De Kooning’s mental and physical health was precarious from the late 1970s through the 1980s. Years of alcoholism were exacting their toll and, though he gave up drinking in 1981, he soon developed Alzheimer’s disease. By 1990, he stopped painting. Despite these challenges, he had fertile periods of productivity and stylistic reinvention. Breaking from his labored technique and from compositions characterized by density, he loosened and quickened his approach. This resulted in paintings like Pirate (Untitled II). Its free-flowing ribbons of color curving across patches of glowing white, yellow, pink, and green foreground de Kooning’s virtuosic hand. He used a taper’s knife (a flat-bladed tool used in drywall construction) to pull the paint into thick bands. This work was likely painted on top of an earlier discarded painting, whose original composition was sanded down to a ghost of itself. Bright and fresh, Pirate (Untitled II) belies the difficulty of the artist’s later years.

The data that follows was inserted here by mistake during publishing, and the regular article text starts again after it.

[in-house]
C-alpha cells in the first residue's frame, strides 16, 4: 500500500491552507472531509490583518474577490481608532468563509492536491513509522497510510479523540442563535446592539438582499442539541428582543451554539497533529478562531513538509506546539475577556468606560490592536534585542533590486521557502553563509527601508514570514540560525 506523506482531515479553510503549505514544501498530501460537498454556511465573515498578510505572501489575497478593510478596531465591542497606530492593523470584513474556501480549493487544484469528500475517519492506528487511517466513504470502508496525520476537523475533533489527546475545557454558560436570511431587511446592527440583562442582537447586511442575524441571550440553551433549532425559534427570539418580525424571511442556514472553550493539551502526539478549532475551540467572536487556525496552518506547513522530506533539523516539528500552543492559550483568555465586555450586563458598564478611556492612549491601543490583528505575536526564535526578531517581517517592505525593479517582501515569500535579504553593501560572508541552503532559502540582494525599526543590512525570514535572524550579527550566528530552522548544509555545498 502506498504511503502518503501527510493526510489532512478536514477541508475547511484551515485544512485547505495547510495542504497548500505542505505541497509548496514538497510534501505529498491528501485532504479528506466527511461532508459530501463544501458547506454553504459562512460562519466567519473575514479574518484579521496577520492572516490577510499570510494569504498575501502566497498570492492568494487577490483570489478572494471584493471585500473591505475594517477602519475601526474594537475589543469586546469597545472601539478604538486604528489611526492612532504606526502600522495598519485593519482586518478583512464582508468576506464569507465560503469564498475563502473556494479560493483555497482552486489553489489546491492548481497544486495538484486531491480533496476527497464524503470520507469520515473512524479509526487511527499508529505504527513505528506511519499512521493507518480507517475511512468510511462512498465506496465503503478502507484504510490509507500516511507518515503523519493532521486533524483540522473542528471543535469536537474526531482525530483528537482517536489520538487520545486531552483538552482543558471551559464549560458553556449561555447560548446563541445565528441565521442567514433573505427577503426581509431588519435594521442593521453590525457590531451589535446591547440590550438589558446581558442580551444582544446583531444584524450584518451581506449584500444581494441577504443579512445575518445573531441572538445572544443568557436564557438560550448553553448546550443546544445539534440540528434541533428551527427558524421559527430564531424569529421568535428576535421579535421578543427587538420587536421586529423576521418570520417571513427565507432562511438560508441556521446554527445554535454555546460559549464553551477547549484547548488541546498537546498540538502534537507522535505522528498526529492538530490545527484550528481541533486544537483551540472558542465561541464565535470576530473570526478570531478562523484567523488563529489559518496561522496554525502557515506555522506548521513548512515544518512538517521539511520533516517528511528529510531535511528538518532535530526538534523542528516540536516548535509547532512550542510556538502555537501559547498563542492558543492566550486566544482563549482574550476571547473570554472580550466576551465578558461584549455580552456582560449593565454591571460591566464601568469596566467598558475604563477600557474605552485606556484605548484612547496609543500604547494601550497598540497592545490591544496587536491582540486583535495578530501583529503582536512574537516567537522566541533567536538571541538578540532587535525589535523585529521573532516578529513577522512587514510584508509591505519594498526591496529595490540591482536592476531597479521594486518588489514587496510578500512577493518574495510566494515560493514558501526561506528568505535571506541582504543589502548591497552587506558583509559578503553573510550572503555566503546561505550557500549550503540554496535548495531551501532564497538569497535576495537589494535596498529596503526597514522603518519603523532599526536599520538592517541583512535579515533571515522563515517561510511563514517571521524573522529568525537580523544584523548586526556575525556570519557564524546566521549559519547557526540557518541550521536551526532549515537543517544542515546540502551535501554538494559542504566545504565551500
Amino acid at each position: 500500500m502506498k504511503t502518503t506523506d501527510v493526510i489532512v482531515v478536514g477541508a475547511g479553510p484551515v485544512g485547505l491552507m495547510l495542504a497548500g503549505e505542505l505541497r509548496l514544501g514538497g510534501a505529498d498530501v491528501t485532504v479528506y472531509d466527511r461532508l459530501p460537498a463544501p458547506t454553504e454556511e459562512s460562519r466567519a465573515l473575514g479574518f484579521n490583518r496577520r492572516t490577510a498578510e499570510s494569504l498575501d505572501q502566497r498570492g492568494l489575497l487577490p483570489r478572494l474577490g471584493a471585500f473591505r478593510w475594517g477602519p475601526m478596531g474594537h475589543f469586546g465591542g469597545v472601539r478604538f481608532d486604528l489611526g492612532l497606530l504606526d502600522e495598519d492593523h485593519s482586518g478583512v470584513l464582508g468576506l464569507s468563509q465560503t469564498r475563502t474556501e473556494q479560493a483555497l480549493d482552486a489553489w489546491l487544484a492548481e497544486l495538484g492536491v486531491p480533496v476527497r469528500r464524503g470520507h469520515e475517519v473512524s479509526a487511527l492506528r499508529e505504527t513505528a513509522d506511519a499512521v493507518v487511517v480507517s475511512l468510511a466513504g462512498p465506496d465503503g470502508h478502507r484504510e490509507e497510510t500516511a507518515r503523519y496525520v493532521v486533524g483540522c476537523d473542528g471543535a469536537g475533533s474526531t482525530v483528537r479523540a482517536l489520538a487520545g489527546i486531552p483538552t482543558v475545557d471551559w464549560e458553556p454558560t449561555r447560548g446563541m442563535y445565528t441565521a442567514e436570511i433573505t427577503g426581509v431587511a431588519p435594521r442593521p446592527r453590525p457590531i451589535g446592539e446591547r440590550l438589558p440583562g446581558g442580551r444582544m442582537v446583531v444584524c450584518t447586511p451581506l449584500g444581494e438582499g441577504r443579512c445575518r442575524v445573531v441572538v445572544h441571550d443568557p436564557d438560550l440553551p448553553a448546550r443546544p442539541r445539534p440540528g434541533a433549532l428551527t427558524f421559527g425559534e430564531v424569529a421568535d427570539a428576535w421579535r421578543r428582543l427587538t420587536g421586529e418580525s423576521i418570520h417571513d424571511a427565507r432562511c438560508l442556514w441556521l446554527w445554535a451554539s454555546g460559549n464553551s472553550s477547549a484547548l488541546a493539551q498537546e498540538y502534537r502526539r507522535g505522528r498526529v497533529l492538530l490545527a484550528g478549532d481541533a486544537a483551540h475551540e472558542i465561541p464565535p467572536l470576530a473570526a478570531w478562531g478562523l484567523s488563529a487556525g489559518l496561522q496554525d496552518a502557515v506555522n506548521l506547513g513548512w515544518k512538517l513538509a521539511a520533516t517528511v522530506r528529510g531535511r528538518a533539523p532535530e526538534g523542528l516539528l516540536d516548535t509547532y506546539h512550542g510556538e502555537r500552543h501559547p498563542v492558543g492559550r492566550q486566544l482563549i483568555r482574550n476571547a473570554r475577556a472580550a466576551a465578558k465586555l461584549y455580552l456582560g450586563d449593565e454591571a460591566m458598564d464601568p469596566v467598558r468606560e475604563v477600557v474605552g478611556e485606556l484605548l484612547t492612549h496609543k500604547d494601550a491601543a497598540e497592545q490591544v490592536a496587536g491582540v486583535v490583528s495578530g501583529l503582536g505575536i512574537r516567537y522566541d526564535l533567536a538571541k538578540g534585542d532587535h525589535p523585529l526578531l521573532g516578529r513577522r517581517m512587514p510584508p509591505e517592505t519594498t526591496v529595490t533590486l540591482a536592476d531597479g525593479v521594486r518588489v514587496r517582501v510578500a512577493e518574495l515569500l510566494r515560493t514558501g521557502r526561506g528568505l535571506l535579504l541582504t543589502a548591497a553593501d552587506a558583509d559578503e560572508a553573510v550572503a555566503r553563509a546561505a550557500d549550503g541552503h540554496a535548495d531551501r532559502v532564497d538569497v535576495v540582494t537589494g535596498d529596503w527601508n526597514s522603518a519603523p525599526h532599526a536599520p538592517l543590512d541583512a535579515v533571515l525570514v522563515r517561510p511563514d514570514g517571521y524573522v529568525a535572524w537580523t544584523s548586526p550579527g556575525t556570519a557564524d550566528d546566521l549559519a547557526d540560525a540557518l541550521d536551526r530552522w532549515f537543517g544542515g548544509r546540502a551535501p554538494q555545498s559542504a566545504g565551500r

Additional text from In The Studio: Postwar Abstract Painting online course, Coursera, 2017